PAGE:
Teaching plan for the course unit



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General information


Course unit name: Financial Risk Management

Course unit code: 568961

Academic year: 2021-2022

Coordinator: Samer Ajour El Zein

Department: Department of Business

Credits: 5

Single program: S



Estimated learning time

Total number of hours 125


Face-to-face and/or online activities



-  Lecture with practical component




Supervised project


Independent learning




Competences to be gained during study


— Knowledge forming the basis of original thinking in the development or application of ideas, typically in a research context.


— Capacity to apply the acquired knowledge to problem-solving in new or relatively unknown environments within broader (or multidisciplinary) contexts related to the field of study.


— Ability to act professionally in the actuarial and financial field, with a considerable degree of independence.


— Capacity to classify and measure actuarial, financial and investment risks, and to take related decisions.


— Capacity to analyse, design and assess actuarial and financial products.


— Capacity to understand the specific business, legal and accounting conditions of insurance and financial entities.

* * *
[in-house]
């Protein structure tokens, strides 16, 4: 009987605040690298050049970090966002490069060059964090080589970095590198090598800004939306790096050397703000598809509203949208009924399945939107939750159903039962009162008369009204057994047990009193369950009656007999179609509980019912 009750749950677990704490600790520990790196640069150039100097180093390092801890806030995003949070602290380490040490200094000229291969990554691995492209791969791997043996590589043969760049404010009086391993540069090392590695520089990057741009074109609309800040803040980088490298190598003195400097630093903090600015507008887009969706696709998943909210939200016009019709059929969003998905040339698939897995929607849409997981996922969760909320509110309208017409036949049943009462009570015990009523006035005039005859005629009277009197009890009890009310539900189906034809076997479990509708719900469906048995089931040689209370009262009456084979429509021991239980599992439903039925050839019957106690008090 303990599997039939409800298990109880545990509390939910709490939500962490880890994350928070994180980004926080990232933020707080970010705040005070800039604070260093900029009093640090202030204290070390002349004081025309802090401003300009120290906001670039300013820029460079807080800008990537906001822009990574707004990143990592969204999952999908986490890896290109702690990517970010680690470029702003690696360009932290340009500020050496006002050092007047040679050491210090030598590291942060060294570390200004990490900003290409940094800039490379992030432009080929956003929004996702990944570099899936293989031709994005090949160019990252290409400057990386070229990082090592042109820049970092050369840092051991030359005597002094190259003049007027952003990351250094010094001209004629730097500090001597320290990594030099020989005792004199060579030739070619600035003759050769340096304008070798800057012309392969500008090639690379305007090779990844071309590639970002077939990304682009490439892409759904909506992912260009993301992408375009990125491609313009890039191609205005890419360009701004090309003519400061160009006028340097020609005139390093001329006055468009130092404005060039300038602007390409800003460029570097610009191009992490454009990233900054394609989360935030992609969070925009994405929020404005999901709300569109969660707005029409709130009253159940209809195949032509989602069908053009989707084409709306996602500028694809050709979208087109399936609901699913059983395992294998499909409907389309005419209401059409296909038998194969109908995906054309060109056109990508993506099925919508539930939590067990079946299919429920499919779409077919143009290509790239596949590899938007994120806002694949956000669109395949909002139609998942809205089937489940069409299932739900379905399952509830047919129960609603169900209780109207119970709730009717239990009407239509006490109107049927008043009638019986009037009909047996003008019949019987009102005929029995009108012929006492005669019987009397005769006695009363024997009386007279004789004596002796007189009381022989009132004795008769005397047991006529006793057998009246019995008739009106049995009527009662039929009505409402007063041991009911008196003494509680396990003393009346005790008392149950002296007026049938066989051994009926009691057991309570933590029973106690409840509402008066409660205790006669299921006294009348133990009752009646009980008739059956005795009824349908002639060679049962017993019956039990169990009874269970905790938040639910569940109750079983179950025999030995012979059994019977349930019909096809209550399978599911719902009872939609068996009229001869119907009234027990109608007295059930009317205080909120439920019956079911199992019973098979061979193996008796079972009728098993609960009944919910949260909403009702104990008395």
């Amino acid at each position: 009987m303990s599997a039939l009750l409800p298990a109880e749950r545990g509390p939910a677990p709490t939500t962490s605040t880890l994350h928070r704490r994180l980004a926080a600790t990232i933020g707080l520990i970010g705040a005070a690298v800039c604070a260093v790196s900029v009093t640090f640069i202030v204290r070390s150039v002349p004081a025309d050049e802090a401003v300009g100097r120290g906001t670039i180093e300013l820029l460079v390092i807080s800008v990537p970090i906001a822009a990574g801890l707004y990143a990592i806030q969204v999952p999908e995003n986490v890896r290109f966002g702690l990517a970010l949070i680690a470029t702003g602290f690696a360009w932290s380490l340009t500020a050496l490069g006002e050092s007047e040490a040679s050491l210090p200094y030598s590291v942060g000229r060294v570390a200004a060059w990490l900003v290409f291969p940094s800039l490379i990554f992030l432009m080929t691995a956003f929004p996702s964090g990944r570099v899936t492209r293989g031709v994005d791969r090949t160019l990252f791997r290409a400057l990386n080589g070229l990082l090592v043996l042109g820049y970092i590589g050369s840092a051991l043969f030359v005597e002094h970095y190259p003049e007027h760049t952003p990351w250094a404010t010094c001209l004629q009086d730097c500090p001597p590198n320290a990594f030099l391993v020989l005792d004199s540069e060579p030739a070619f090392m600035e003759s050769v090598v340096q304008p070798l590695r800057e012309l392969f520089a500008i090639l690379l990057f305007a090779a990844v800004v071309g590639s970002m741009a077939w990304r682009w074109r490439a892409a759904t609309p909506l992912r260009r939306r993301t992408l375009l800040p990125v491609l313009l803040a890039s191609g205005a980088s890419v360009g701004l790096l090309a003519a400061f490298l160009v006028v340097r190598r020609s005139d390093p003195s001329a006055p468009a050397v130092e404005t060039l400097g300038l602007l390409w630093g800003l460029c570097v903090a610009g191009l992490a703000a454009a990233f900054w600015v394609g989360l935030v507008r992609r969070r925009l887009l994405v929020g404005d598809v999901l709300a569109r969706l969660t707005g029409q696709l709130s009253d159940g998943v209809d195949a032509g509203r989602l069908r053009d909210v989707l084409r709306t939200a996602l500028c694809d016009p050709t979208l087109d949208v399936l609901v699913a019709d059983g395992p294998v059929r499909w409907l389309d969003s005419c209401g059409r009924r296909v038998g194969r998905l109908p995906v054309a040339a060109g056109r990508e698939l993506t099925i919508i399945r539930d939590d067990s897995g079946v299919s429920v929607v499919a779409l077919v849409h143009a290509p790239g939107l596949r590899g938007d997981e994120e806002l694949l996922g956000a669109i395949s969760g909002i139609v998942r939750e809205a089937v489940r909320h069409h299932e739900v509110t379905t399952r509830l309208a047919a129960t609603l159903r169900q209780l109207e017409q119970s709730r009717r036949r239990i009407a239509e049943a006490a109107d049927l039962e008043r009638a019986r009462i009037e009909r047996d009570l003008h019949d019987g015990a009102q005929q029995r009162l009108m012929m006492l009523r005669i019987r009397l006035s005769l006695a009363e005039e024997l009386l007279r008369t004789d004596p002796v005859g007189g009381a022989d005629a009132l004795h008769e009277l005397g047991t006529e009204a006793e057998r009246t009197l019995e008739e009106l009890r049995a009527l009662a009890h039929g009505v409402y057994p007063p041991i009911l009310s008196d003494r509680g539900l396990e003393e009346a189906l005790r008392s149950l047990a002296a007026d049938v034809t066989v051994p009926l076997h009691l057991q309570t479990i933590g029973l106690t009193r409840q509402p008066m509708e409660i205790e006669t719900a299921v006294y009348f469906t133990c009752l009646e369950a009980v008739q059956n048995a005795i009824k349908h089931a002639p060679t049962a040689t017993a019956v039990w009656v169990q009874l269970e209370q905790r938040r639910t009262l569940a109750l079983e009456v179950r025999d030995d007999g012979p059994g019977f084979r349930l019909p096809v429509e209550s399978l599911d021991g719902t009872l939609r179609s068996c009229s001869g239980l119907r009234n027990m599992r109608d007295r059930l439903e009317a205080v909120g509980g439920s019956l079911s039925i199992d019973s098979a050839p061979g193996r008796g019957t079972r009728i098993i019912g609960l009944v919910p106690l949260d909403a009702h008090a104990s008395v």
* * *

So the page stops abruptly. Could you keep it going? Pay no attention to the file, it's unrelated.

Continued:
Learning objectives


Referring to knowledge

— Identify different financial risks.
— Manage financial risks.
— Use suitable hedging.
— Learn about different financial risks.
— Analyse the reasons for exposure to these risks.
— Study the stages of financial risk management.
— Learn the main strategies of hedging and speculation.
— Learn how to assess costs, losses and gains due to the strategies used.


Referring to abilities, skills

— Investigate the volatility and implications of financial markets.
— Know how to analyse different financial risks.
— Know how to manage and control different types of financial risks.


Referring to attitudes, values and norms

— Develop an ethical attitude towards the management of different financial risks.



Teaching blocks


I. Derivatives and risk management

Topic 1. Introduction; Reasons and incentives for financial risk management: foreign exchange, interest, liquidity and credit risk

Topic 2. The forex market and management of foreign exchange risk